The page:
Freedom and Necessity (continued)
…Engels does not attempt to contrive “definitions” of freedom and necessity, the kind of scholastic definitions with which the reactionary professors (like Avenarius) and their disciples (like Bogdanov) are most concerned. Engels takes the knowledge and will of man, on the one hand, and the necessity of nature, on the other, and instead of giving any definitions, simply says that the necessity of nature is primary, and human will and mind secondary. The latter must necessarily and inevitably adapt themselves to the former. Engels regards this as so obvious that he does not waste words explaining his view.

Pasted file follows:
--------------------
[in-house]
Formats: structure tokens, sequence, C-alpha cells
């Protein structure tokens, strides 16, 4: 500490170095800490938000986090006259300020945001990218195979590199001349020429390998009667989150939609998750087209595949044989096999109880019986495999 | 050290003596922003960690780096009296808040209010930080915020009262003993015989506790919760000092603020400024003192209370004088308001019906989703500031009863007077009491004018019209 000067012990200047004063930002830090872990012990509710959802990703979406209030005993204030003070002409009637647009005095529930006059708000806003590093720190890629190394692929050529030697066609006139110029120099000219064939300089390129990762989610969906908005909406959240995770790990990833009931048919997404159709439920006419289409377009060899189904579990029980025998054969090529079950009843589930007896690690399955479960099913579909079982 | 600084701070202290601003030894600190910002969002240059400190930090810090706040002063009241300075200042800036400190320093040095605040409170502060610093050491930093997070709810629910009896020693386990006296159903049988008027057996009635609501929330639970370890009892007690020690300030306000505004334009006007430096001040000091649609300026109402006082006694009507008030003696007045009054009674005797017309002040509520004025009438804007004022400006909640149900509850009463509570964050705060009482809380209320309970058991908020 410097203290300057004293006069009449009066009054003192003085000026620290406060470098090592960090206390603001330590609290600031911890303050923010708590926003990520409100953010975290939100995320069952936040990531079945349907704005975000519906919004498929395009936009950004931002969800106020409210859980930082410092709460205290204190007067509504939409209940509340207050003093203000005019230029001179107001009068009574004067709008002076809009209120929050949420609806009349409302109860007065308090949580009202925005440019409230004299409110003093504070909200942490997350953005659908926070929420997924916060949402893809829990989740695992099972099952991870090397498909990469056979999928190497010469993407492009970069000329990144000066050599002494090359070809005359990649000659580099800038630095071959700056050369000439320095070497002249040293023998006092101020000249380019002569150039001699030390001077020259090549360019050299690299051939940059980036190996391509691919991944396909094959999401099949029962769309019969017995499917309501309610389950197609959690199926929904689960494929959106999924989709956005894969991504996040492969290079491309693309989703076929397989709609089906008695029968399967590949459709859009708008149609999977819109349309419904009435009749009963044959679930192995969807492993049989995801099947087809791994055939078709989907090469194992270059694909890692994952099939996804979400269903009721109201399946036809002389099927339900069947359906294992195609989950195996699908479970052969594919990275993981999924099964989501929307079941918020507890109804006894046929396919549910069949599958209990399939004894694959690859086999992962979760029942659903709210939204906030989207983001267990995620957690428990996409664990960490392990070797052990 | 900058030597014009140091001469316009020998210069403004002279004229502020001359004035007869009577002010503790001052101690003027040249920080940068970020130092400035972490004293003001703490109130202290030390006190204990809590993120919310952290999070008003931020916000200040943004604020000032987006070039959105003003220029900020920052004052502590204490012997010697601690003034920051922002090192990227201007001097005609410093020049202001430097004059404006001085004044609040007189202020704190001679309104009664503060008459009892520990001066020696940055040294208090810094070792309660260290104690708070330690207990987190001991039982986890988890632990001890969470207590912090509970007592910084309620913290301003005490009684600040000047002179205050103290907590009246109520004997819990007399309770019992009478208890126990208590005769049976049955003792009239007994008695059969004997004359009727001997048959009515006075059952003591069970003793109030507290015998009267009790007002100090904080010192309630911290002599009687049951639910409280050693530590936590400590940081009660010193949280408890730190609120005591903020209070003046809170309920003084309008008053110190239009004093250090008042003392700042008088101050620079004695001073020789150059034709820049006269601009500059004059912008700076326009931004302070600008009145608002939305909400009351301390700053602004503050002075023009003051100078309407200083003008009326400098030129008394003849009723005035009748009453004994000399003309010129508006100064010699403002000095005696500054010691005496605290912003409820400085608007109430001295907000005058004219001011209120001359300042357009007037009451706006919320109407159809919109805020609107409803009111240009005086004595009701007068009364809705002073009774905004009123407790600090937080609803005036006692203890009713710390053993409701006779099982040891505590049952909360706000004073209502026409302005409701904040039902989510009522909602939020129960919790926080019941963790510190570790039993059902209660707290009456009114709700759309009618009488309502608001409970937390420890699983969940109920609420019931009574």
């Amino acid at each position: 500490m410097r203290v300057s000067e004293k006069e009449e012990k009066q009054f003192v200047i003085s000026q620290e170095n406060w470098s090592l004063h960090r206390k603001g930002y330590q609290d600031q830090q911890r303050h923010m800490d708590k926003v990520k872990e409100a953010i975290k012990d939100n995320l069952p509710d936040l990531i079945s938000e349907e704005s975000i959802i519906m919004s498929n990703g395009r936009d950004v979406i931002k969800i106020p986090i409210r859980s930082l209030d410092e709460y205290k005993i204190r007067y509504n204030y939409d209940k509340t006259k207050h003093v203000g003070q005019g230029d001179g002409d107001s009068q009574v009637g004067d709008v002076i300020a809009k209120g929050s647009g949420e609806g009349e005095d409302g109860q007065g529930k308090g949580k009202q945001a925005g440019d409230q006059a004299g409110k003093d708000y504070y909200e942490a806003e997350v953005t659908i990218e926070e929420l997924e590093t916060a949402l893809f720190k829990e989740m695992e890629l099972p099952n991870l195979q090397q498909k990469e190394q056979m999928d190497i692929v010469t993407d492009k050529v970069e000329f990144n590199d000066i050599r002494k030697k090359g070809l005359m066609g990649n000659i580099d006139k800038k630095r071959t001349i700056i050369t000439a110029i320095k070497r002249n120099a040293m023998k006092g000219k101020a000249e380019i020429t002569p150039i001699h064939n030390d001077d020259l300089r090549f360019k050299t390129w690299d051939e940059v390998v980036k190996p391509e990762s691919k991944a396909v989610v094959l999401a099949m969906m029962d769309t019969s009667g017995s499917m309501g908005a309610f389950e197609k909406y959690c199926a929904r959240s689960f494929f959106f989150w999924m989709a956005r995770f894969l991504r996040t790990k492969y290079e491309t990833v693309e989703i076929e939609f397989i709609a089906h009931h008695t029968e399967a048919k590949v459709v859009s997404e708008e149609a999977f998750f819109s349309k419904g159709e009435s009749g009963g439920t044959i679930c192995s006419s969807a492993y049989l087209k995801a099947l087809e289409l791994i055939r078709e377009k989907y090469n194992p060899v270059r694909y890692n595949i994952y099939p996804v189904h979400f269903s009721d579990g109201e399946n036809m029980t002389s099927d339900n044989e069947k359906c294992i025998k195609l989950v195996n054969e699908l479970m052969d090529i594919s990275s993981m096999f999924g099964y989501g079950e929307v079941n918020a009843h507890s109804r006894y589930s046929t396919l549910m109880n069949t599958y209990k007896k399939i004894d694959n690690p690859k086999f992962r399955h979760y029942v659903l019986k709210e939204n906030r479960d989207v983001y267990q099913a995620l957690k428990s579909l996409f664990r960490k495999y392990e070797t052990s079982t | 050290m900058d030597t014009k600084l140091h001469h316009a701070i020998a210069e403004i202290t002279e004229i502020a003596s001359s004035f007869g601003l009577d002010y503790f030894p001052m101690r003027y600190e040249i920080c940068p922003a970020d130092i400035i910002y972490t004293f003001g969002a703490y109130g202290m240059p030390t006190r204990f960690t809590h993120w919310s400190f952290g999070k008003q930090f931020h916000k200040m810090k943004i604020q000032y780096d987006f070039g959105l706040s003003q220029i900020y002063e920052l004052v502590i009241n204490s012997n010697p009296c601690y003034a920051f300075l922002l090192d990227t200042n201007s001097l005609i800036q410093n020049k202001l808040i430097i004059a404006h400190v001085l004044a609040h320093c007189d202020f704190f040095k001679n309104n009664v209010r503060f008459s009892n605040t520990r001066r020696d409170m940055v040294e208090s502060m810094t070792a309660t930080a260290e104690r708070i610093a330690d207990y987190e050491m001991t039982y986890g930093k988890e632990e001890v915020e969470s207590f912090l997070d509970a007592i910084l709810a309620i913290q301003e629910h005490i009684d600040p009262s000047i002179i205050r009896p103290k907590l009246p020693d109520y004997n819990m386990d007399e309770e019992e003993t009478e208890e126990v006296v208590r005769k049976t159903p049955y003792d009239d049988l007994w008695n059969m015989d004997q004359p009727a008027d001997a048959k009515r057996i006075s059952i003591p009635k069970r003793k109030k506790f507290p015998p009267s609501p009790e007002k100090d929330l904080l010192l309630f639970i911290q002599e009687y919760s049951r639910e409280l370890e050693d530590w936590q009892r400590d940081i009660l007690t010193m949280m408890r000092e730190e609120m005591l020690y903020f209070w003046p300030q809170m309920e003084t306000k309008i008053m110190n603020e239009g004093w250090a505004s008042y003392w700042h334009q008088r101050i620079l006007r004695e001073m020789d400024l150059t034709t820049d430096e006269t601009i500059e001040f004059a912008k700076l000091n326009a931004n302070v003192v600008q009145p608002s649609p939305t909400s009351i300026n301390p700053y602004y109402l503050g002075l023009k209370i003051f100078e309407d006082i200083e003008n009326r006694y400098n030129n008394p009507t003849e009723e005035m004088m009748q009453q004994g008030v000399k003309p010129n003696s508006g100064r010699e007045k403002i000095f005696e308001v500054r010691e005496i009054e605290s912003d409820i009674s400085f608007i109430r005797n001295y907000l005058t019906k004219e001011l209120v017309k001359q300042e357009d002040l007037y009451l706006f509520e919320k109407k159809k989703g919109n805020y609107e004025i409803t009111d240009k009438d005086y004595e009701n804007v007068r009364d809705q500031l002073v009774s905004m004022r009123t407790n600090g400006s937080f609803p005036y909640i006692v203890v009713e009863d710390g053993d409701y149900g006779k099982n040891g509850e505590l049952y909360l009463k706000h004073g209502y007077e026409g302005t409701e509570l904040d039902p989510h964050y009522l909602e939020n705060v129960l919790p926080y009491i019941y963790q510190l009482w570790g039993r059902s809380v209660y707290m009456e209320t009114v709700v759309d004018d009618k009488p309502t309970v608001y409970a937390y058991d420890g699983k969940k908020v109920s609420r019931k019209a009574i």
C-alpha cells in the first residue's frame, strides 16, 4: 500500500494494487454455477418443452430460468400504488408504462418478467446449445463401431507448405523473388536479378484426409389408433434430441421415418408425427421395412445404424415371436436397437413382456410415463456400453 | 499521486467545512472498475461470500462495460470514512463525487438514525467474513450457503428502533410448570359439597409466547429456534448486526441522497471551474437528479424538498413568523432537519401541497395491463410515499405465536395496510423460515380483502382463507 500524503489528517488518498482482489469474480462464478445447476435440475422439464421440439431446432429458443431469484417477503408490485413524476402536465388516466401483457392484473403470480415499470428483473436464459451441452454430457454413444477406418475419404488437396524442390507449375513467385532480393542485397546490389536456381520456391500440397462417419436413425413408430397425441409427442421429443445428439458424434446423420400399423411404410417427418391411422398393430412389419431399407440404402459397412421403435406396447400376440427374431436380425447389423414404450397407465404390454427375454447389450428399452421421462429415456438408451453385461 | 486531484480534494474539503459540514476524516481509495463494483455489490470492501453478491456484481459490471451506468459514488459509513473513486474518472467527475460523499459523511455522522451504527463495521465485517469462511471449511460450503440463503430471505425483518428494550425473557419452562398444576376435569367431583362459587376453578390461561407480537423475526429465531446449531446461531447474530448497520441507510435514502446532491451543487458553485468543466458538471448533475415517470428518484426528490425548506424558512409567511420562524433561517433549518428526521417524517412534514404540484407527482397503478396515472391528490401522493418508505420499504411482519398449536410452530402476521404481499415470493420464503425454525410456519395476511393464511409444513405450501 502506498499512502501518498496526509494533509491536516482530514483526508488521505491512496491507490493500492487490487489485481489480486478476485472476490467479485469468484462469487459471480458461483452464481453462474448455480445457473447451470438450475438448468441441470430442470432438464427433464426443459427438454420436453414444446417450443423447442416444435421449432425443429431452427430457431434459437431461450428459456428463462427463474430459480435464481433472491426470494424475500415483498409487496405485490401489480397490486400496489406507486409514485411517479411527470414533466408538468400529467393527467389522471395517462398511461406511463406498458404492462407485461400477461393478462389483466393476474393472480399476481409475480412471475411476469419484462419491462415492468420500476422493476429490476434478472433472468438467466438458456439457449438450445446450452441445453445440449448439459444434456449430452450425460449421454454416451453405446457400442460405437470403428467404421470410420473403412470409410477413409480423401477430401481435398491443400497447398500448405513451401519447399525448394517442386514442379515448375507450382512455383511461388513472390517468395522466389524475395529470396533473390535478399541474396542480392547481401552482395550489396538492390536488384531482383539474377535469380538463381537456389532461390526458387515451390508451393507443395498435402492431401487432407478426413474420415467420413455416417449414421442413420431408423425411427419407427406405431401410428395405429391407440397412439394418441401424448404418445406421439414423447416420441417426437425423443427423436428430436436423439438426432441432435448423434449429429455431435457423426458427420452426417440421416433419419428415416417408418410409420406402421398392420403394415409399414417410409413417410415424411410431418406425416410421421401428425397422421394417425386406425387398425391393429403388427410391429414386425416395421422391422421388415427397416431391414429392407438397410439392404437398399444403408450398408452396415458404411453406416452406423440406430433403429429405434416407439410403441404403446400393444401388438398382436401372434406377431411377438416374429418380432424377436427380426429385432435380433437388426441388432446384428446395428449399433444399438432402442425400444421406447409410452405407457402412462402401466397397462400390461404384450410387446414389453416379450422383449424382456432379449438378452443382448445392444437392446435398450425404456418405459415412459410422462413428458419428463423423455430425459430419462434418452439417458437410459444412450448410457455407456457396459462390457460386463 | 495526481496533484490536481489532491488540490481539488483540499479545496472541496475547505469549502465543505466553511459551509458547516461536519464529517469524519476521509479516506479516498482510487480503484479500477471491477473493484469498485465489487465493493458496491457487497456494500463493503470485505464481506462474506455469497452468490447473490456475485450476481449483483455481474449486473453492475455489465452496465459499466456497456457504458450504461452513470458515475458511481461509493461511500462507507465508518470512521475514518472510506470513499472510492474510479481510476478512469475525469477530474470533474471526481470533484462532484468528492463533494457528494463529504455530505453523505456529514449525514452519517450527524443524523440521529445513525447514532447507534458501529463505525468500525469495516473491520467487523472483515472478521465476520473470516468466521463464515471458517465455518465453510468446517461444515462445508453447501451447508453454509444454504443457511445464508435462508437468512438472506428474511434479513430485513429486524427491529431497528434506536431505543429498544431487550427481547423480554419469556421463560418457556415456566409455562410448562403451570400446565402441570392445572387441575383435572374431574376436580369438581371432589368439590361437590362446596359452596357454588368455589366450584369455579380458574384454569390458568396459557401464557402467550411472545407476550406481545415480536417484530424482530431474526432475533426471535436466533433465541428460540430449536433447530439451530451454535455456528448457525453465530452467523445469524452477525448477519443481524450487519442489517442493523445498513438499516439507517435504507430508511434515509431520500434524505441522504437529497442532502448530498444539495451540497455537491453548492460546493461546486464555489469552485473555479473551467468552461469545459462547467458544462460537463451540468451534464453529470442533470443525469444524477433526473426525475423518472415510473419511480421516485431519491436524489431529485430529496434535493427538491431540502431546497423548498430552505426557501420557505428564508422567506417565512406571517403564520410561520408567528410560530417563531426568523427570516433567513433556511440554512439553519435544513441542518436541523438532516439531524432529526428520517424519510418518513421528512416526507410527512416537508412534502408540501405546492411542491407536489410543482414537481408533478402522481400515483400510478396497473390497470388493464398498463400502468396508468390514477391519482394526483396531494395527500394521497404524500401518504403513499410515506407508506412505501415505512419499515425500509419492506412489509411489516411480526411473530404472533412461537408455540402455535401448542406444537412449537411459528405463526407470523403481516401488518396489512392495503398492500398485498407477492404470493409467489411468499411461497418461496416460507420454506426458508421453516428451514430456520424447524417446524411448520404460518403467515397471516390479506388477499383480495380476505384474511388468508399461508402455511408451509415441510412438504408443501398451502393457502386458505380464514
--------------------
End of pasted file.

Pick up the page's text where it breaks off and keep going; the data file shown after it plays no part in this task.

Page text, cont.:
V.I.Lenin, Materialism and Empirio-criticism: Critical Comments on a Reactionary Philosophy, Progress Publishers, Moscow, 1975, 171
Part twenty-four/to be continued…
Full text at Marxists Internet Archive